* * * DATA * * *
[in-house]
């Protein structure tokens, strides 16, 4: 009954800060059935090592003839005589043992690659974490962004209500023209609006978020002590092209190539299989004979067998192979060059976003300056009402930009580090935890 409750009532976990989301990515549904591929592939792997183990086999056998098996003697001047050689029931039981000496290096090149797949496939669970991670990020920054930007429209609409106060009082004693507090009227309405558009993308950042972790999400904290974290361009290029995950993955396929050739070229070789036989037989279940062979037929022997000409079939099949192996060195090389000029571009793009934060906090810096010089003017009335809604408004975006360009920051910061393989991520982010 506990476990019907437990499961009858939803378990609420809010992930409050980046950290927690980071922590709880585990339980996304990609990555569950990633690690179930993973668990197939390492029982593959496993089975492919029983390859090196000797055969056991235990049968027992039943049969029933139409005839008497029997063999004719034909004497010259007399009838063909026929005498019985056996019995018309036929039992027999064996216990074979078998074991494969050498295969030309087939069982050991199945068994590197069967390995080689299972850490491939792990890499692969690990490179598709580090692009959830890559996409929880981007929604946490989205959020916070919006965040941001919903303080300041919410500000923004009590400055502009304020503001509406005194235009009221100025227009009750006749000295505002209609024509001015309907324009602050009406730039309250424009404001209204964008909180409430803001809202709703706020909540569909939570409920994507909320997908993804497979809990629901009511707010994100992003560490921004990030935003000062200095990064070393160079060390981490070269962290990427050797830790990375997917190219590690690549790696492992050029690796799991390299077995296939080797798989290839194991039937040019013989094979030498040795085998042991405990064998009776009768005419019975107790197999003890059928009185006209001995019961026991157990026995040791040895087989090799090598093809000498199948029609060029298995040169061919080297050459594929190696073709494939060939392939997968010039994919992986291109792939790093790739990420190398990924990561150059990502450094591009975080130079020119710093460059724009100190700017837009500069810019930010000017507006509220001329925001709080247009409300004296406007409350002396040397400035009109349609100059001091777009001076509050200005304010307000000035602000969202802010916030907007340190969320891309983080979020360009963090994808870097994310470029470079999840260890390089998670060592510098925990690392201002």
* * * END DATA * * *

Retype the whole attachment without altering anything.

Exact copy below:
[in-house]
């Protein structure tokens, strides 16, 4: 009954800060059935090592003839005589043992690659974490962004209500023209609006978020002590092209190539299989004979067998192979060059976003300056009402930009580090935890 409750009532976990989301990515549904591929592939792997183990086999056998098996003697001047050689029931039981000496290096090149797949496939669970991670990020920054930007429209609409106060009082004693507090009227309405558009993308950042972790999400904290974290361009290029995950993955396929050739070229070789036989037989279940062979037929022997000409079939099949192996060195090389000029571009793009934060906090810096010089003017009335809604408004975006360009920051910061393989991520982010 506990476990019907437990499961009858939803378990609420809010992930409050980046950290927690980071922590709880585990339980996304990609990555569950990633690690179930993973668990197939390492029982593959496993089975492919029983390859090196000797055969056991235990049968027992039943049969029933139409005839008497029997063999004719034909004497010259007399009838063909026929005498019985056996019995018309036929039992027999064996216990074979078998074991494969050498295969030309087939069982050991199945068994590197069967390995080689299972850490491939792990890499692969690990490179598709580090692009959830890559996409929880981007929604946490989205959020916070919006965040941001919903303080300041919410500000923004009590400055502009304020503001509406005194235009009221100025227009009750006749000295505002209609024509001015309907324009602050009406730039309250424009404001209204964008909180409430803001809202709703706020909540569909939570409920994507909320997908993804497979809990629901009511707010994100992003560490921004990030935003000062200095990064070393160079060390981490070269962290990427050797830790990375997917190219590690690549790696492992050029690796799991390299077995296939080797798989290839194991039937040019013989094979030498040795085998042991405990064998009776009768005419019975107790197999003890059928009185006209001995019961026991157990026995040791040895087989090799090598093809000498199948029609060029298995040169061919080297050459594929190696073709494939060939392939997968010039994919992986291109792939790093790739990420190398990924990561150059990502450094591009975080130079020119710093460059724009100190700017837009500069810019930010000017507006509220001329925001709080247009409300004296406007409350002396040397400035009109349609100059001091777009001076509050200005304010307000000035602000969202802010916030907007340190969320891309983080979020360009963090994808870097994310470029470079999840260890390089998670060592510098925990690392201002």